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Parents headed to court in college admissions cheating scam

By The News · 01 of April 2019 08:29:59
AP Photo,, No available, FILE - This Tuesday, March 12, 2019 file photo shows the University Village area of the University of Southern California in Los Angeles. The university says a review of students possibly connected to a college admissions bribery scandal could lead to expulsions. The university said in a statement Monday, March 18, 2019, it has placed holds on the accounts of those students, which prevents them from registering for classes or acquiring transcripts while their cases are under review. (AP Photo/Reed Saxon,File)

BOSTON (AP) — A procession of wealthy parents, from a Napa Valley vineyard owner to a Hot Pockets heiress, are due in court Friday on charges they paid bribes to get their children into top colleges.

More than a dozen parents, including CEOs, investment executives, real estate developers and Silicon Valley entrepreneurs, are slated to appear in Boston federal court on charges related to the nationwide college admissions cheating scheme dubbed Operation Varsity Blues.

They’re among 33 prominent parents charged in what authorities have called the biggest college admissions scam ever prosecuted . Authorities say the parents paid an admission consultant to rig their children’s test scores and bribe coaches at sought-after schools.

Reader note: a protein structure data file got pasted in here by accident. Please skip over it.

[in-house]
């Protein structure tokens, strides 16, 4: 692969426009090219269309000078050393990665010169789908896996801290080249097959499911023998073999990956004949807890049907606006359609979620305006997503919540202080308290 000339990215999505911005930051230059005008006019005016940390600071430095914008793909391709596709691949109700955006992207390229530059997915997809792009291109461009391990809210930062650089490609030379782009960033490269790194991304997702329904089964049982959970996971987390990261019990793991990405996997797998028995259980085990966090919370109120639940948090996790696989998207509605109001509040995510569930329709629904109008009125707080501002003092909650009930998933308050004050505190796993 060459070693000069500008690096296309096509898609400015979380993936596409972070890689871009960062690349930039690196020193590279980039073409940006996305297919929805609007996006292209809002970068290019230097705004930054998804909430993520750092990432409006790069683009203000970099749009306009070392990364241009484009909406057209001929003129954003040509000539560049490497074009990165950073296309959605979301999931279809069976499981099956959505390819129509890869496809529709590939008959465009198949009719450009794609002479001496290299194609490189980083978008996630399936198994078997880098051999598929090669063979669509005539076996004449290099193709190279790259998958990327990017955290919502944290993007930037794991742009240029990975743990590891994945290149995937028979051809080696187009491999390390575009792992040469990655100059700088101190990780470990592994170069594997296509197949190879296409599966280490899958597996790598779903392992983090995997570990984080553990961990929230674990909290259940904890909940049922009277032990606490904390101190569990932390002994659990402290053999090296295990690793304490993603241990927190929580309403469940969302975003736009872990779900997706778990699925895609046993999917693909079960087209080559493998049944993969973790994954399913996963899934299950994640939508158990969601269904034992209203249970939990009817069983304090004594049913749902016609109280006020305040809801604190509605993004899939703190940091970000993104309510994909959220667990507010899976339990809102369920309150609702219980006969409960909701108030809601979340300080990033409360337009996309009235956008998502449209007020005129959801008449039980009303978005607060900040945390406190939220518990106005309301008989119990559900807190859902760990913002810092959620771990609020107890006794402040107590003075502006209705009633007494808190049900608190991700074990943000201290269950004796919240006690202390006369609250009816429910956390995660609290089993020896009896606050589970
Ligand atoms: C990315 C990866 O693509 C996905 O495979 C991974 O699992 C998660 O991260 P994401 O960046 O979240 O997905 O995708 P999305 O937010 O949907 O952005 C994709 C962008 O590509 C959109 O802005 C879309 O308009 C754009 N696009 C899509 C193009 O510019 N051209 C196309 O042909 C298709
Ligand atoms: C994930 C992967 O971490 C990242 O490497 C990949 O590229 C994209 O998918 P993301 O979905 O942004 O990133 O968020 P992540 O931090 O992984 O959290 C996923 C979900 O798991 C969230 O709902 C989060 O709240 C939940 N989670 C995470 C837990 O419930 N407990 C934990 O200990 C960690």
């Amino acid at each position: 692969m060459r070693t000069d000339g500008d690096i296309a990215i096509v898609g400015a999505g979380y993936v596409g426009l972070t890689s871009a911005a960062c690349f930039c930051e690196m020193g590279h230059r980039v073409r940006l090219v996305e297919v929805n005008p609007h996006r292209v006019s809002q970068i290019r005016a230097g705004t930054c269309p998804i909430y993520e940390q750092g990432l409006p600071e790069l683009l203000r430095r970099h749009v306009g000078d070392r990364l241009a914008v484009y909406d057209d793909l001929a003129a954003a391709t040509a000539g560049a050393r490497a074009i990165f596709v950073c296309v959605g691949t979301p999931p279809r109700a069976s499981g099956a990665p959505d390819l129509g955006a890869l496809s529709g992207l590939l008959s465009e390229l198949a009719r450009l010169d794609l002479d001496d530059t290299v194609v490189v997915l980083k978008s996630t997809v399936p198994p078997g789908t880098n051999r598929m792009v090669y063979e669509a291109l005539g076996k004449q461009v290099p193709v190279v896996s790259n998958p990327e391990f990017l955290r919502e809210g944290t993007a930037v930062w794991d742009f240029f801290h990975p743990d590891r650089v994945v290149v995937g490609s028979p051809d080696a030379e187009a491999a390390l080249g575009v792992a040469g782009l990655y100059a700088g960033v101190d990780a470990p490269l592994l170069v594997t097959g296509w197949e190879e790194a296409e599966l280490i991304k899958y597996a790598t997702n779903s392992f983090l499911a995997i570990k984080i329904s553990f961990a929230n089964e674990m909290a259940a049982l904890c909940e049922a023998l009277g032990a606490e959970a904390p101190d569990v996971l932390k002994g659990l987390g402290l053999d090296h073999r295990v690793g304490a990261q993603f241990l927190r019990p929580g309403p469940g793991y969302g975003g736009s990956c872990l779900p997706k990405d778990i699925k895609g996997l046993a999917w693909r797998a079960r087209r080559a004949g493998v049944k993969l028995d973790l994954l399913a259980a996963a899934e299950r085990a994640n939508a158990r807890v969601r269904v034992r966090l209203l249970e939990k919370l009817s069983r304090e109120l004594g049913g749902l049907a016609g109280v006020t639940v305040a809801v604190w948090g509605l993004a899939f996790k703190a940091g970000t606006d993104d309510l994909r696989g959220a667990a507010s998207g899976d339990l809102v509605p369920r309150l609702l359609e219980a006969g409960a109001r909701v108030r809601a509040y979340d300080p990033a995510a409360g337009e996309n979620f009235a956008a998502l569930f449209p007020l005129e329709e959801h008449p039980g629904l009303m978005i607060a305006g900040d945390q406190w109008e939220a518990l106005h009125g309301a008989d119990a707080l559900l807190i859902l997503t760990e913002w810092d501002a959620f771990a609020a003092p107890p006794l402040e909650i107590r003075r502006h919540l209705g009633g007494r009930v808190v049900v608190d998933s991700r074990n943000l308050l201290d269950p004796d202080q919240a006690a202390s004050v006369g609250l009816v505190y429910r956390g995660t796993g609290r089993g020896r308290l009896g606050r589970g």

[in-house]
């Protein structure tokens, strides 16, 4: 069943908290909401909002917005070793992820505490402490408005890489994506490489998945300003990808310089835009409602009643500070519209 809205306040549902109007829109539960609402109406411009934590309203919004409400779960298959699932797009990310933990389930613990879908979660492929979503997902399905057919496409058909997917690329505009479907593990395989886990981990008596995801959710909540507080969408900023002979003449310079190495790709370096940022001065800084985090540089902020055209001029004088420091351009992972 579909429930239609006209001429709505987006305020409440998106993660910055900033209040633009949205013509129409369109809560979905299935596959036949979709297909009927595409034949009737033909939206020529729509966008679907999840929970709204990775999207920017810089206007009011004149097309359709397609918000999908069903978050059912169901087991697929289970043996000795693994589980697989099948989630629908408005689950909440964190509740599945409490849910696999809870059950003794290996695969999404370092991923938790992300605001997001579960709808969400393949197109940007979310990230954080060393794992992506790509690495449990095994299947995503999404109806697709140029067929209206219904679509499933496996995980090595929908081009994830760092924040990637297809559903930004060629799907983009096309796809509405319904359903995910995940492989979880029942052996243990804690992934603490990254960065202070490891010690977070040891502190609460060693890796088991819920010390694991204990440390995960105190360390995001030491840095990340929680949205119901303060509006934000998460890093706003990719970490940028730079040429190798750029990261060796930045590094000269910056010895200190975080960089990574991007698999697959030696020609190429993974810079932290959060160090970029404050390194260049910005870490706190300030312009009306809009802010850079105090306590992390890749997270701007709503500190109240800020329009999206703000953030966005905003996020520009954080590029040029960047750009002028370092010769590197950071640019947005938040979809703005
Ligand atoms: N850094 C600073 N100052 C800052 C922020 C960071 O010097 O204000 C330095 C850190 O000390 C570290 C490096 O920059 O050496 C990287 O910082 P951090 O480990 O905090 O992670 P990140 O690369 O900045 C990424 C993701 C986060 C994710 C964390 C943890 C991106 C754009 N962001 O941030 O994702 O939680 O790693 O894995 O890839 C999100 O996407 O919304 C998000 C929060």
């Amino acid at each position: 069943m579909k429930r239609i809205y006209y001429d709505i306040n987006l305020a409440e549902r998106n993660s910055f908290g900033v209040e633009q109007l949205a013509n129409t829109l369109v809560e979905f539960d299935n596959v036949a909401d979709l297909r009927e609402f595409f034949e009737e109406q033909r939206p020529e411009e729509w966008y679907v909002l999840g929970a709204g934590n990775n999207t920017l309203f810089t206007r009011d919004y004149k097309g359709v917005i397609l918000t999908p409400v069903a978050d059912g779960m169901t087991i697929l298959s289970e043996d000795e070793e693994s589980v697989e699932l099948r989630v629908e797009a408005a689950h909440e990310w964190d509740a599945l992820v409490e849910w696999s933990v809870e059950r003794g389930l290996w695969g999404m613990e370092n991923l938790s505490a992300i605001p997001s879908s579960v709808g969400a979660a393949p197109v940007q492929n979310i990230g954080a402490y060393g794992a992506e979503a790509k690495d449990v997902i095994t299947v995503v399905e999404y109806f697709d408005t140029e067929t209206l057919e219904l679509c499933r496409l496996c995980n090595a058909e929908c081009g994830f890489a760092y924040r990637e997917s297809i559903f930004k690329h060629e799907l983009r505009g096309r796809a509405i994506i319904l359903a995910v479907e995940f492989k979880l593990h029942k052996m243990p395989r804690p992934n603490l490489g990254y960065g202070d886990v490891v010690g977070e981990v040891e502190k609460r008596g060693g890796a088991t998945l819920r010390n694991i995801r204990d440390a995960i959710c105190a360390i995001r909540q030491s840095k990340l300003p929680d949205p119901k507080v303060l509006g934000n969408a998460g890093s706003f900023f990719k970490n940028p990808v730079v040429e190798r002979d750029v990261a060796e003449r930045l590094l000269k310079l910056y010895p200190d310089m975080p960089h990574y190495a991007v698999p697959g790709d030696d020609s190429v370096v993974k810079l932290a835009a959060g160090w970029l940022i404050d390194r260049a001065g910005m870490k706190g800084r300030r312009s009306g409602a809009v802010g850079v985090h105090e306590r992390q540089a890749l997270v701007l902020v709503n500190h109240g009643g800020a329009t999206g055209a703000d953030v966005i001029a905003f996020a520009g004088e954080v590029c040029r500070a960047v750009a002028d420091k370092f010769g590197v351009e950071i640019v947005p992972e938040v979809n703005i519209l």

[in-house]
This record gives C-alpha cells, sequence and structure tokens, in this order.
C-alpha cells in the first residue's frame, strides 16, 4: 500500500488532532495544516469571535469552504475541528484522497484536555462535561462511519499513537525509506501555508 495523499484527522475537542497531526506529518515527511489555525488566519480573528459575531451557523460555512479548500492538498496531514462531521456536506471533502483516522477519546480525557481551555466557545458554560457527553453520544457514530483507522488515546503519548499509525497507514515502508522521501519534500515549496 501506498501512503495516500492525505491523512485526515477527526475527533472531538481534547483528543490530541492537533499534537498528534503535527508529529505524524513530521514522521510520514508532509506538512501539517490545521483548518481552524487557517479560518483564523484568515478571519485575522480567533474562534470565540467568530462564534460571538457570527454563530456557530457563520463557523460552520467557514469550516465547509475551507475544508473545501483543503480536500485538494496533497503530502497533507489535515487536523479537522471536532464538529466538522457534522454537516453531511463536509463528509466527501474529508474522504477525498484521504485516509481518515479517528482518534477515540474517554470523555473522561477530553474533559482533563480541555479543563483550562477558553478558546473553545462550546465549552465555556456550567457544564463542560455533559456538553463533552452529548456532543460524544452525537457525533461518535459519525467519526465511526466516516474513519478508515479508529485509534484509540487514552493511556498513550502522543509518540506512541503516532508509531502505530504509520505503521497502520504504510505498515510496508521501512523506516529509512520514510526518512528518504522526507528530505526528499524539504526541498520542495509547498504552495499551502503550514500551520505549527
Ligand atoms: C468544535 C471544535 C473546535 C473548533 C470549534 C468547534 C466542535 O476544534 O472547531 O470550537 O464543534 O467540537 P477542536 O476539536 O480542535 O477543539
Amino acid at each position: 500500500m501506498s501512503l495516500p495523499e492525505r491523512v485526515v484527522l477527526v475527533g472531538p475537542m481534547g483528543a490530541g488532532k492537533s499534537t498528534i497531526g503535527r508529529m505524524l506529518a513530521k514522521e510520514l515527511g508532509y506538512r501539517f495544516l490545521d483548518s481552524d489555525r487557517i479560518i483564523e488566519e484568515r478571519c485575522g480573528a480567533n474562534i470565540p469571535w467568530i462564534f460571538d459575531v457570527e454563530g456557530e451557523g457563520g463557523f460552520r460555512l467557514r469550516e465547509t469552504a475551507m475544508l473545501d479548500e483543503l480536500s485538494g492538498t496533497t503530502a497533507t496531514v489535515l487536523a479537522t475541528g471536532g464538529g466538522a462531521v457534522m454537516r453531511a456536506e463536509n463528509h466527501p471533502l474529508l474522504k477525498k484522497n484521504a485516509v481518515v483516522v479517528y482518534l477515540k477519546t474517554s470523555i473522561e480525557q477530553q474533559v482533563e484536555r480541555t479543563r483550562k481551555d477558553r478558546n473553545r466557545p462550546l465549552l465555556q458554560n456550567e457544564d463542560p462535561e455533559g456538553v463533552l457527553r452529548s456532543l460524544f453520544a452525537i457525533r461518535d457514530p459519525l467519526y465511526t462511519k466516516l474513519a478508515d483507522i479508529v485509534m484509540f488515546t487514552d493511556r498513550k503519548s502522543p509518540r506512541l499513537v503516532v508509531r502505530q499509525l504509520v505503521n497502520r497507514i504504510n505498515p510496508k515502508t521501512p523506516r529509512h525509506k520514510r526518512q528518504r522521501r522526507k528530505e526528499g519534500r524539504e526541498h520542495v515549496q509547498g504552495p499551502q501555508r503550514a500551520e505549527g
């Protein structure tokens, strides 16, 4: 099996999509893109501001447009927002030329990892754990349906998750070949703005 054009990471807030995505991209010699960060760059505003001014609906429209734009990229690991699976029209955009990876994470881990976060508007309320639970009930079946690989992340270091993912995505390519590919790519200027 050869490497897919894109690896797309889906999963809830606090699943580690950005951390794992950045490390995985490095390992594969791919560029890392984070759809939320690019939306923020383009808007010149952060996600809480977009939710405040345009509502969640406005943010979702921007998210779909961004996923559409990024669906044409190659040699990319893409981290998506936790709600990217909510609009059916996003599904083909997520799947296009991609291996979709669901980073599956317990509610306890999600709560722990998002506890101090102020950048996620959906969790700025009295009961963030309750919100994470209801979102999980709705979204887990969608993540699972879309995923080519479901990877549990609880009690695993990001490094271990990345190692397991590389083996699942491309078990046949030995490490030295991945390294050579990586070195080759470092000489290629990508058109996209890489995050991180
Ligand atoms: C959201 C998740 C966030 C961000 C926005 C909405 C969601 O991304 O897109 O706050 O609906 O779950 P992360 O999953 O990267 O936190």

The most familiar names among the accused parents are actresses Felicity Huffman and Lori Loughlin, but they’re not scheduled to appear in court until next week.

Among those appearing Friday is 48-year-old Michelle Janavs, a former executive at her family’s food manufacturing company, Chef America, which made Hot Pockets before being bought out by Nestle for $2.6 billion in 2002.

She is accused of paying at least $100,000 to help her two daughters cheat on their college admissions exam and get into the University of Southern California as beach volleyball recruits.

William McGlashan, a 58-year-old former executive for the private equity firm TPG, is accused of paying bribes to get his son into USC as a recruit for the college’s storied football team, even though his son didn’t play football and his high school didn’t field a team.

And 53-year-old Austine Huneeus, whose family owns vineyards in California’s Napa Valley and in Oregon, is accused of paying at least $50,000 to have SAT administrators correct his daughter’s college entrance exam and to have USC officials designate her as a water polo recruit to improve her chances of getting into the college.

The other parents slated to appear Friday include prominent Miami developer Robert Zangrillo, former Wynn Resorts executive Gamal Abdelaziz and Marci Palatella, who founded bourbon maker Preservation Distillery in Kentucky.

On Thursday, former Yale University women’s soccer coach Rudy Meredith became the third person to plead guilty in the case. Rick Singer, the admissions consultant at the center of the scheme, has also pleaded guilty.